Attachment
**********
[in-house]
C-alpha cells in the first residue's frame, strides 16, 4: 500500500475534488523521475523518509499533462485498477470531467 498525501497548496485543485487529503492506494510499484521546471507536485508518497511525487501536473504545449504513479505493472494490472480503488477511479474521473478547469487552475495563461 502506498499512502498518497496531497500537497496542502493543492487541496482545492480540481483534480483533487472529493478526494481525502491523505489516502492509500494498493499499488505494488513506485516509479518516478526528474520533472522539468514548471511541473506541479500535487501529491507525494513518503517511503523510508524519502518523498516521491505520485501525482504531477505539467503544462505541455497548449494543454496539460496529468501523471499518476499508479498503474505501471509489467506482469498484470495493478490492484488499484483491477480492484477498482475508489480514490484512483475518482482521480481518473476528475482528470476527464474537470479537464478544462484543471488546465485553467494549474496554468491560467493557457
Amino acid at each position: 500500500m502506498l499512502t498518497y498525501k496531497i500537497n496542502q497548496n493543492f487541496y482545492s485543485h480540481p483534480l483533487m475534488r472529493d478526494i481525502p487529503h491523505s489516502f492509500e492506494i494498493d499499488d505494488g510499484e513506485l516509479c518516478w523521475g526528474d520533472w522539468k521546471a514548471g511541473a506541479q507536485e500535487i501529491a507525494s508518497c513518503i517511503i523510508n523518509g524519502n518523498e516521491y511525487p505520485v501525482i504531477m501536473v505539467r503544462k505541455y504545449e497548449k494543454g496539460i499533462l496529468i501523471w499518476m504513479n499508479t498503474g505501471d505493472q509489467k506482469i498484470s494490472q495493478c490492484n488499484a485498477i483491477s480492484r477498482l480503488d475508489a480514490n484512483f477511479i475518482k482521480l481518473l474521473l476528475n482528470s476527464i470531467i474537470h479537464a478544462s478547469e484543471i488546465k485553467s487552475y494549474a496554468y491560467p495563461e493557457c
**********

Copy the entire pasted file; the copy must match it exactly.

[in-house]
C-alpha cells in the first residue's frame, strides 16, 4: 500500500475534488523521475523518509499533462485498477470531467 498525501497548496485543485487529503492506494510499484521546471507536485508518497511525487501536473504545449504513479505493472494490472480503488477511479474521473478547469487552475495563461 502506498499512502498518497496531497500537497496542502493543492487541496482545492480540481483534480483533487472529493478526494481525502491523505489516502492509500494498493499499488505494488513506485516509479518516478526528474520533472522539468514548471511541473506541479500535487501529491507525494513518503517511503523510508524519502518523498516521491505520485501525482504531477505539467503544462505541455497548449494543454496539460496529468501523471499518476499508479498503474505501471509489467506482469498484470495493478490492484488499484483491477480492484477498482475508489480514490484512483475518482482521480481518473476528475482528470476527464474537470479537464478544462484543471488546465485553467494549474496554468491560467493557457
Amino acid at each position: 500500500m502506498l499512502t498518497y498525501k496531497i500537497n496542502q497548496n493543492f487541496y482545492s485543485h480540481p483534480l483533487m475534488r472529493d478526494i481525502p487529503h491523505s489516502f492509500e492506494i494498493d499499488d505494488g510499484e513506485l516509479c518516478w523521475g526528474d520533472w522539468k521546471a514548471g511541473a506541479q507536485e500535487i501529491a507525494s508518497c513518503i517511503i523510508n523518509g524519502n518523498e516521491y511525487p505520485v501525482i504531477m501536473v505539467r503544462k505541455y504545449e497548449k494543454g496539460i499533462l496529468i501523471w499518476m504513479n499508479t498503474g505501471d505493472q509489467k506482469i498484470s494490472q495493478c490492484n488499484a485498477i483491477s480492484r477498482l480503488d475508489a480514490n484512483f477511479i475518482k482521480l481518473l474521473l476528475n482528470s476527464i470531467i474537470h479537464a478544462s478547469e484543471i488546465k485553467s487552475y494549474a496554468y491560467p495563461e493557457c